I might explain that in those days it was customary for storekeepers to have a barrel of whisky, not especially for sale, but to treat customers, thereby retaining their trade and good-will, but Faby, like Spooner in his eagerness for the almighty dollar, forgot the graveness of the situation and it developed upon a part of our citizens to demand that "his barrel be given up'. Fahy at first resented and wished to know, 'By what authority we had for making such a demand'. . . . A South Methodist minister by the name of Reverend T W. Flowers stepped forward with his pistol in hand, leveled it and said, "By this authority'. Jerry, realizing the situation, remarked, "That's pretty good authority all right; there is the barrel, take it'. The whisky was then loaded onto a wagon and also taken to the Fort.
I had a Henry rifle and plenty of ammunition lying on a shelf under a closed counter and took special care to keep close to it all the time that the Nez Perces were in town, as well I knew, from maneuvers and the number of drunken Indians in sight, that it only wanted one shot to be fired and all would be off and the crisis at hand. I thoroughly determined to sell my life as dearly as possible. I had no thought of ever going through the day alive, yet I was as cool and deliberate as one could be under such circumstances.
The older people of the Nez Perce tribe were well disposed, and tried in every way, to keep the peace and deal squarely with us; but the younger warriors knew no bounds and were hard to control, especially while under the influence of liquor...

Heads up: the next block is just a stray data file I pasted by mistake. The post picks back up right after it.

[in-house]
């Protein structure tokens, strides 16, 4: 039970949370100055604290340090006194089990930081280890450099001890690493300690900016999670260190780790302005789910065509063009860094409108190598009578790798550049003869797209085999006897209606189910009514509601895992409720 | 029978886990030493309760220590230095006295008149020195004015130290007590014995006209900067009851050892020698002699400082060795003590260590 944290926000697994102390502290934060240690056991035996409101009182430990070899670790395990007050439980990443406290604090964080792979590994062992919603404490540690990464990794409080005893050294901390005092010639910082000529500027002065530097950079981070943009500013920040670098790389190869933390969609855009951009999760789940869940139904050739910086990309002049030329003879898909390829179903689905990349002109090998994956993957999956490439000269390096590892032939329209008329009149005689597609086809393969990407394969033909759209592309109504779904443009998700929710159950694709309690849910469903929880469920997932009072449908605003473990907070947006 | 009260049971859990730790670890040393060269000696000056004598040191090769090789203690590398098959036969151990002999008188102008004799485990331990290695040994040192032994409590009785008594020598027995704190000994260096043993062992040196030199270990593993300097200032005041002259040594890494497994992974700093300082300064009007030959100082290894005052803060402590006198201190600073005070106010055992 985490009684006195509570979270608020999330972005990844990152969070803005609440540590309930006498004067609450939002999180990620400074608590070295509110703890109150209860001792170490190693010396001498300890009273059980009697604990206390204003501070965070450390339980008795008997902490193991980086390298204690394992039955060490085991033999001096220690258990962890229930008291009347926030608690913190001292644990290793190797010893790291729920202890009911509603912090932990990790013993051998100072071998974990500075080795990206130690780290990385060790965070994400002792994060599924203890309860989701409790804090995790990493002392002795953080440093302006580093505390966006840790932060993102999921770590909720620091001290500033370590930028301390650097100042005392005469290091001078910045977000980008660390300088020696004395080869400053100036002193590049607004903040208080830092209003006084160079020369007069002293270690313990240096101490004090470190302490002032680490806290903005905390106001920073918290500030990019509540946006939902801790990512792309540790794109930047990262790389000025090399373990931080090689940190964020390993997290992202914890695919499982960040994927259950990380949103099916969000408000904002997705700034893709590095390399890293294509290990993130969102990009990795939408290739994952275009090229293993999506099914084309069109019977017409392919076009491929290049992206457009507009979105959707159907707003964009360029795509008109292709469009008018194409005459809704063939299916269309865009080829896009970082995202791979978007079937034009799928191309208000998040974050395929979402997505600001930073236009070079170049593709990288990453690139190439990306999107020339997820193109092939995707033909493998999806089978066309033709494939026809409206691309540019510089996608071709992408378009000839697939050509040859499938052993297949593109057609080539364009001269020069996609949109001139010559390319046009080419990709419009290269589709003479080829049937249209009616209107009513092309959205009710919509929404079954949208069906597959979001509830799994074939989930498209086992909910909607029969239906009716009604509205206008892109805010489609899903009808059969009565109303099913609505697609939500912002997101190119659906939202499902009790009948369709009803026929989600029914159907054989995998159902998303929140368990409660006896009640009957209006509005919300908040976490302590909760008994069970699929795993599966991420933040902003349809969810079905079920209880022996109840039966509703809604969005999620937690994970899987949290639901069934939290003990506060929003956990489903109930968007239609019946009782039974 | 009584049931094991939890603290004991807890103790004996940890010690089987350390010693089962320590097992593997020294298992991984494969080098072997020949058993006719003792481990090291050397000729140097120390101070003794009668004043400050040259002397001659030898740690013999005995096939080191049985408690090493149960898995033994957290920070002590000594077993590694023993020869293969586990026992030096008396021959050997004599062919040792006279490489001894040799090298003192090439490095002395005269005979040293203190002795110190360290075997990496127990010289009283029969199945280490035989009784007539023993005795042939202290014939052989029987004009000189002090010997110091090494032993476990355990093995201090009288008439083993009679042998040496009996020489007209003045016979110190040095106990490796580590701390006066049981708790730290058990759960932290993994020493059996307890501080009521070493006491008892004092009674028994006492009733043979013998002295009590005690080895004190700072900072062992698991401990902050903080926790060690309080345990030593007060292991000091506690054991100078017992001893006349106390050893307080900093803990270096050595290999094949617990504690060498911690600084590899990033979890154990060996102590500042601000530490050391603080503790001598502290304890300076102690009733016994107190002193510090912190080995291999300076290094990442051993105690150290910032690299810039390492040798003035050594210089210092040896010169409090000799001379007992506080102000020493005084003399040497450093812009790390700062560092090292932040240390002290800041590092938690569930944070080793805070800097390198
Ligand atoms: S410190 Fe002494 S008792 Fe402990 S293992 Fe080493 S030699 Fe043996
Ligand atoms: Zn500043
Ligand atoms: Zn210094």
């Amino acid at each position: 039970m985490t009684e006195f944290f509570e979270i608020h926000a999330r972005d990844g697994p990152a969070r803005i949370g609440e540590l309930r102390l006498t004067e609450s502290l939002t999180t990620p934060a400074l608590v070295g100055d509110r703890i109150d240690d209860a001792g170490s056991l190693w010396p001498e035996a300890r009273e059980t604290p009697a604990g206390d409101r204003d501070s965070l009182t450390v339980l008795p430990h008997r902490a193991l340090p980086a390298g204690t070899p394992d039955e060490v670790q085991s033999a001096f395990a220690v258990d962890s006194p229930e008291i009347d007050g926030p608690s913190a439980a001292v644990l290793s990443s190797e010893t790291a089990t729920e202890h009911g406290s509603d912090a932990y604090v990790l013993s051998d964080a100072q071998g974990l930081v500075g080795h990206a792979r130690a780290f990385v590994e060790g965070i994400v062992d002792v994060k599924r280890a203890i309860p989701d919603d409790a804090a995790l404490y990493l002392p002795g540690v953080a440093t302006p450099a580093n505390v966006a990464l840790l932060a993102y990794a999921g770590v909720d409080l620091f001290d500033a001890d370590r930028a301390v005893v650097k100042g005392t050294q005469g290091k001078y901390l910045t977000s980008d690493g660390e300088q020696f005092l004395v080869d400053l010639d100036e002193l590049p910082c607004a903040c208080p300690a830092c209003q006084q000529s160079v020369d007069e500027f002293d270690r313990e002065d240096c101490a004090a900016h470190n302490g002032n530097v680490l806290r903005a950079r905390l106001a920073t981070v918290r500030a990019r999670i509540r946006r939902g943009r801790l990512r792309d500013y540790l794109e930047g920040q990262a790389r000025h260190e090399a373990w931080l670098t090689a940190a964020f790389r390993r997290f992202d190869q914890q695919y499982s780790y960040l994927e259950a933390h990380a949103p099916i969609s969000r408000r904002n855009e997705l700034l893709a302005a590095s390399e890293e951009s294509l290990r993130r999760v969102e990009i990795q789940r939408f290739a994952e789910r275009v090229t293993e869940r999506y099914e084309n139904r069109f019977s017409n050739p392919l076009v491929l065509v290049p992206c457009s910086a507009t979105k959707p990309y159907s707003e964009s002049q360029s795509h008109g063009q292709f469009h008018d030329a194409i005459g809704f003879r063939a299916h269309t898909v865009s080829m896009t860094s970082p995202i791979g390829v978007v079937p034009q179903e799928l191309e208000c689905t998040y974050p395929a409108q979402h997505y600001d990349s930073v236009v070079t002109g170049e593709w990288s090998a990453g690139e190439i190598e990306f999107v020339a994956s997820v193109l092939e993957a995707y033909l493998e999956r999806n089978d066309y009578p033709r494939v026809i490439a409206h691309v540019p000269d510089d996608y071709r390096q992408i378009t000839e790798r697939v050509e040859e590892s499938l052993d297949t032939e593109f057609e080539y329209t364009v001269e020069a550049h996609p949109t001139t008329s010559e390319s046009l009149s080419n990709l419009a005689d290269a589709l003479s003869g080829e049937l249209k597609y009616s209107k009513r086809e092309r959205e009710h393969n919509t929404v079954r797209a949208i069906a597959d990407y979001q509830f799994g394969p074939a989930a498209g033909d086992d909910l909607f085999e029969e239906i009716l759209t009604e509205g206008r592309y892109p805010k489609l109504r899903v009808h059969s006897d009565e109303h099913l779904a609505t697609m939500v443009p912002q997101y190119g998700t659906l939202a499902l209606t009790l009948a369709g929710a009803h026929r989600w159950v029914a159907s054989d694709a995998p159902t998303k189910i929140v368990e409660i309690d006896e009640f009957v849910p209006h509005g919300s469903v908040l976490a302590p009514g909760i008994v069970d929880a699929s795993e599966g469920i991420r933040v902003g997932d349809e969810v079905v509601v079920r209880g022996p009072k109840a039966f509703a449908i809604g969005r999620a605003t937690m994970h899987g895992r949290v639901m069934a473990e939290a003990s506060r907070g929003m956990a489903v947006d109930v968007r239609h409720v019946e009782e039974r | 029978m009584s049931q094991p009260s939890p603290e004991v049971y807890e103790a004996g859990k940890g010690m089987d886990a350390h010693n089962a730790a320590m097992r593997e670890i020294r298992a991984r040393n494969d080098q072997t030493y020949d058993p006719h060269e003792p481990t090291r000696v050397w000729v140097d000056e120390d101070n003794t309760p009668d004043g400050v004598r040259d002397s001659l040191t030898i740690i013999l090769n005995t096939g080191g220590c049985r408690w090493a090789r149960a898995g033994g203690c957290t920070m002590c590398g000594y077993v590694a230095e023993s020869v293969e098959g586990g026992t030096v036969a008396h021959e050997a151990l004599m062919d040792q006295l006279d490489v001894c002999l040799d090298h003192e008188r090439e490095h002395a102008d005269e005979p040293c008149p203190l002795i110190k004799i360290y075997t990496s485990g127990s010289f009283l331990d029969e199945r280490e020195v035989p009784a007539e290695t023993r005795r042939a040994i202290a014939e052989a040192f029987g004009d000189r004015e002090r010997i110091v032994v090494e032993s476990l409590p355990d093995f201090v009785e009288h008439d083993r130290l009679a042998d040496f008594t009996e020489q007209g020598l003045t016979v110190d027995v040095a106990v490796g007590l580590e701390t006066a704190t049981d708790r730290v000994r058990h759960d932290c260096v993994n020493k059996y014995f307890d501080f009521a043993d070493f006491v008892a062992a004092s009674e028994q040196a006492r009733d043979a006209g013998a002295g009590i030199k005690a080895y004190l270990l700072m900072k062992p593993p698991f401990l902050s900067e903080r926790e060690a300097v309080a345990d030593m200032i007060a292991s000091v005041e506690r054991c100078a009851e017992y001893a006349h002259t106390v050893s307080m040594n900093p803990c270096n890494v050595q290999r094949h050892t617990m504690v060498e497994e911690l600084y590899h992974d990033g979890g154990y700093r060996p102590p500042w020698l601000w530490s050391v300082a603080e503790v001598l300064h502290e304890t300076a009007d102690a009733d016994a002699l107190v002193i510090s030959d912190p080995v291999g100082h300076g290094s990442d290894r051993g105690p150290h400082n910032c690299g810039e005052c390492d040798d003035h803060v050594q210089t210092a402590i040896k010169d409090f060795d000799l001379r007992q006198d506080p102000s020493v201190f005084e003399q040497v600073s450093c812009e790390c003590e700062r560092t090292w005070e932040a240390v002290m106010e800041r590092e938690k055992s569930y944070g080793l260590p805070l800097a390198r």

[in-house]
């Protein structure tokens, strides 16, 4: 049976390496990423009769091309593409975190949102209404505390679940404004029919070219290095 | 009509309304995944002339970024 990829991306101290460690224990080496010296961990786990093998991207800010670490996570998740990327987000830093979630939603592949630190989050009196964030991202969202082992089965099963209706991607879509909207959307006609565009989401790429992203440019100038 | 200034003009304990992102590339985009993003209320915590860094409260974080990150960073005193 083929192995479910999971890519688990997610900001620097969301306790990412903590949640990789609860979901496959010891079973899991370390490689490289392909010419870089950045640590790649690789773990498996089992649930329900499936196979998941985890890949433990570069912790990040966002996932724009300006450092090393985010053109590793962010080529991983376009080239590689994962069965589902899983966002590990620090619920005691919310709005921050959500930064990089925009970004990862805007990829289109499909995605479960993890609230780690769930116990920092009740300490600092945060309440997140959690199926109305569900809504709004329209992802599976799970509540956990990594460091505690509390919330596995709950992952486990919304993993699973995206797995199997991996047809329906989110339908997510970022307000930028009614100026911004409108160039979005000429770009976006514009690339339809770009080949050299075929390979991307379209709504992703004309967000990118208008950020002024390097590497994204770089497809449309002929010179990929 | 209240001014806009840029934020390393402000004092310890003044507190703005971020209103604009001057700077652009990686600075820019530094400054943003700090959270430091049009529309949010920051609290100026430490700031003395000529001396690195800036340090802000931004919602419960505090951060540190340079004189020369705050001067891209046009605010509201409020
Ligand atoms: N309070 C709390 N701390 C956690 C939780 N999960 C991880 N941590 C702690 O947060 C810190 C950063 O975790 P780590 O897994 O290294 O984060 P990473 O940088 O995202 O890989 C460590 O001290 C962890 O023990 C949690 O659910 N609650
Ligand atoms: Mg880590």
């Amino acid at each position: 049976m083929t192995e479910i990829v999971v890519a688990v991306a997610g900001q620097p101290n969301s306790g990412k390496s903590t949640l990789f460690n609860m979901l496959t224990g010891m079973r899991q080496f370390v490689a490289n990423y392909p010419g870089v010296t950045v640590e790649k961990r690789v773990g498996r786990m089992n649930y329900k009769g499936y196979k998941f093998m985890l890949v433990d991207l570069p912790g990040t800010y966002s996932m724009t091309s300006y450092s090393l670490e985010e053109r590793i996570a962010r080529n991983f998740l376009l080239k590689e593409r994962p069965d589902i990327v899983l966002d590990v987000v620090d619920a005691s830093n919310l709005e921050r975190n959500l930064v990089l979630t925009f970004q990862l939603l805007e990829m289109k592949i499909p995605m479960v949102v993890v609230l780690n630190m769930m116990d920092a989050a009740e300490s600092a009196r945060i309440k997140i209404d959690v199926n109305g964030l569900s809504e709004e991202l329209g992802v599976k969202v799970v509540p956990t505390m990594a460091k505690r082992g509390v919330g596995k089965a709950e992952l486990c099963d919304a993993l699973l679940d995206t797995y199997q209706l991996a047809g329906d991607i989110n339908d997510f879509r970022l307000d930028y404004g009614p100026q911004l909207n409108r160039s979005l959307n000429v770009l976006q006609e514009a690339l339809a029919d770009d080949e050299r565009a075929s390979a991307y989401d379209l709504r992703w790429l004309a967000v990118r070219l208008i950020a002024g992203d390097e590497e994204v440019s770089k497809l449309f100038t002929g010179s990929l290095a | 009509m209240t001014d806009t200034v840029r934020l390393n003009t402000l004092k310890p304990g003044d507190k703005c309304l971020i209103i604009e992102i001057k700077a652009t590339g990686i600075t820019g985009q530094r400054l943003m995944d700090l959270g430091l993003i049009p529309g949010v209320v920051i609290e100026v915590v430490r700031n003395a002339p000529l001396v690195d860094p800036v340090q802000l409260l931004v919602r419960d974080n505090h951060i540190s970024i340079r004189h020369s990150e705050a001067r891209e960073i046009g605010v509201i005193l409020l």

While in town the tribe as a rule meant peace, but the drunken Indians sought trouble.... One of them, going to the home of our village blacksmith, Jacob Herman ... was boisterous and insulting. He drew up his gun to shoot Mrs. Herman, when a Flathead Indian standing near by grabbed the fire arm and thus saved her life, which really meant saving the lives of us
About two P.M., a little squad of half a dozen Nez Perces sat on the ground directly across the street in front of our store, in company with three Flathead Indians who were on the guard. One of the Nez Perces drew up his gun, saying, "See me kill that man in the store'. But by a quick move of one of the Flatheads, his gun was wrenched from him before he could pull the trigger At this juncture White Bird, sitting on his horse some fifty feet away and seeing the fracas, alighted from his pony and sprang to the Indian, gave him a whipping with his quirt and then sent him and his little band up the road to camp.
From this time on, the Nez Perces followed in little squads, until about three o'clock Pm., when all had left town....
As soon as the Indians had gone and the town was quiet again, I turned the key on the store door and made good my 'getaway' to Fort Owen. Upon arriving, my nerves gave way to the awful strain and I collapsed, trembling like a leaf, when I looked back over the scene which we had just passed through, and realizing how near we came to the close of our earthly careers.
During their two days of trading in Stevensville, the Nez Perce spent over $1,000.
The Nez Perce Flight to Canada - An Introduction